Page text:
Being Perfect While Becoming Perfect
Reading time: 9 minutes
“Be perfect … as your heavenly Father is perfect” (Matt. 5:48, NIV). God’s emphasis is on who we are, rather than what we do, and he says “be perfect,” not “do perfectly.” Perfection is one of his attributes and he is the standard for perfection – “as your heavenly Father is perfect.”
Repentance, changing the way we think, is a key to being perfect. Getting our eyes off ourselves long enough to recognize God and our relative insignificance is an excellent first step. Then being willing to lay aside selfish priorities and accept God’s perspective is an excellent second step.
God’s perspective is perfect; he sees everything exactly as it is and exactly how it affects everything else. He sees the effects of sin – past, present and future. He sees the futility and foolishness of living in sin. He knows that everything associated with or perverted by sin will eventually fail and be destroyed. God sees the “big picture.”
He takes everything into account and in that sense his perspective is complete, entire or full. He rejects anything that would detract from the flawless nature of his kingdom, which eventually will include all of creation. His attitude therefore is undivided, dedicated and unblemished. That is the sense of God’s perfection, and it is the perfection he says we’re to have, too.
God sometimes asks us to do something that’s impossible in our own ability, but everything he says is attainable with his help. Perfection is achievable, it’s our duty, and it’s our hope. We can accept God’s command to be perfect and begin to pursue perfection despite our lack of understanding.
Perfection is relevant to our stage of growth. A parent expects one level of maturity from a two-year-old and a much different level from a twenty-year-old. A toddler’s behavior might be acceptable and even cute, but would be unacceptable from a young adult.
Perfection relates to our spiritual and mental state, not to our actions. Action is the result of perfection, not its definition. Perfection is not strict adherence to a list of commandments, so we can’t attain it through obedience (see Heb. 7:11). Instead, it’s an attitude, a spiritual and mental state constantly focused on God. Who we are determines what we do. We will sin as Christians, but our sinful actions don’t make us sinners. We’re righteous because God declares us so, not because we act a certain way. Our actions are proof of our condition, not the cause.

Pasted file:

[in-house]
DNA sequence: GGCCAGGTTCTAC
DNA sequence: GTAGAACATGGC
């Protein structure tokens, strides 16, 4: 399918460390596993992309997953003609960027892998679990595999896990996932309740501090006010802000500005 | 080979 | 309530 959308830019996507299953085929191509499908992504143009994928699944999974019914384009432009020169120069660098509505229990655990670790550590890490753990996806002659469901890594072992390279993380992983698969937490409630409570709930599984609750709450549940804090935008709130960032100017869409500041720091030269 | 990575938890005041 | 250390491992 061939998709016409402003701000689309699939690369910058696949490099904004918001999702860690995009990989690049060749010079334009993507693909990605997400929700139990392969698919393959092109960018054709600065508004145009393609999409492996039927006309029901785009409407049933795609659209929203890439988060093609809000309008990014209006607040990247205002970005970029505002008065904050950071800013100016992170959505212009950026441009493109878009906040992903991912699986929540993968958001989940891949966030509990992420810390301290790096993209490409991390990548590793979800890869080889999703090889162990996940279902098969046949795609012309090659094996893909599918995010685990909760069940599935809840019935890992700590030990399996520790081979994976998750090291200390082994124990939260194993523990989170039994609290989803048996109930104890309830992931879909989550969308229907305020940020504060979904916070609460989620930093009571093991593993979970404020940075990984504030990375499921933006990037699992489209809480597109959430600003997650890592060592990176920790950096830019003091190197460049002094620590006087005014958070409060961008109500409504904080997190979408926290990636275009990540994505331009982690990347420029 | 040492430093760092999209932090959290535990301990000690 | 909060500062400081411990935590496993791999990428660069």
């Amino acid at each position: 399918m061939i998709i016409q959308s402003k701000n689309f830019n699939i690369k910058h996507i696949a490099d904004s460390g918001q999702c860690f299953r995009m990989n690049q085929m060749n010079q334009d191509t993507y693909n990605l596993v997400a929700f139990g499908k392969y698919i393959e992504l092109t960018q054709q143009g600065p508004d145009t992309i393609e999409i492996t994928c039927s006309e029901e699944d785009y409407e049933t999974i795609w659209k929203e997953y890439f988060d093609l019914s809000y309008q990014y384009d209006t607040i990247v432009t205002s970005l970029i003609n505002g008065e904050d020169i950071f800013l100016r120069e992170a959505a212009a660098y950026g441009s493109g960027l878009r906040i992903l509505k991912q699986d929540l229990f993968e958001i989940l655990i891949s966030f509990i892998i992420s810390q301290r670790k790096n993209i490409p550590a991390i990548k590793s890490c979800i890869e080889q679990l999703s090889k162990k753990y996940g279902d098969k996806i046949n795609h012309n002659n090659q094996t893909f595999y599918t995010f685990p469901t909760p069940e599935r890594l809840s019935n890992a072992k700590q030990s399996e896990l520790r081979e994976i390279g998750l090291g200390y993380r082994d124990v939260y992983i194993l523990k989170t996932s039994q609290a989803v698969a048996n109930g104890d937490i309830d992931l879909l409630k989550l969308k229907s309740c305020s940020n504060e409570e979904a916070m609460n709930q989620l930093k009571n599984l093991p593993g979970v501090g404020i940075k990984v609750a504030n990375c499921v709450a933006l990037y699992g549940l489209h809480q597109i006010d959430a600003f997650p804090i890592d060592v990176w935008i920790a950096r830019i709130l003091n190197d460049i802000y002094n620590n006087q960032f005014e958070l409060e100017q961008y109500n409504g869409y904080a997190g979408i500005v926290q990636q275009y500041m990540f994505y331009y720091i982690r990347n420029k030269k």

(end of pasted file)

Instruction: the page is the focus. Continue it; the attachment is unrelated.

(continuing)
God demands perfection of his people, which seems impossible and unreasonable if we think like the world. Human nature’s perception is based on human abilities, and godly perfection is humanly impossible. God’s plan, however, requires only our willing cooperation; he performs the actual work. As Jesus said, “With man this is impossible, but with God all things are possible” (Matt. 19:26). Elsewhere, Jesus said, “Everything is possible for one who believes” (Mark 9:23), so our faith makes perfection possible. Our responsibility is to accept the work of God and change the way we think.
A young child helping his father does imperfect work. It may even require greater effort for the father to train him, demonstrate correct methods, correct the problems he creates, and clean up his mess. But the father is (or should be) grateful for his child’s commitment to him and his desire to learn and help. The child may serve with a perfect heart, but cannot do perfect work. Likewise, we must focus on developing a perfect heart through repentance.
As we saw earlier, Jesus said we’re to be perfect as our heavenly Father is perfect. Our heavenly Father is the only legitimate standard of perfection, though our human tendency is to compare ourselves with other people. We can always find someone who is worse than we are in some way and we can use them to justify our imperfection and feel good about ourselves. Biblical perfection, however, is absolute, not relative. The only standard for comparison is the absolute perfection of God himself. This destroys any hope of achieving perfection by any human effort. On the other hand, it creates confidence that God does the work so we don’t have to.
You have heard that it was said, “Love your neighbor and hate your enemy.” But I tell you, love your enemies and pray for those who persecute you, that you may be children of your Father in heaven. He causes his sun to rise on the evil and the good, and sends rain on the righteous and the unrighteous. If you love those who love you, what reward will you get? Are not even the tax collectors doing that? And if you greet only your own people, what are you doing more than others? Do not even pagans do that? Be perfect, therefore, as your heavenly Father is perfect. (Matt. 5:43-48)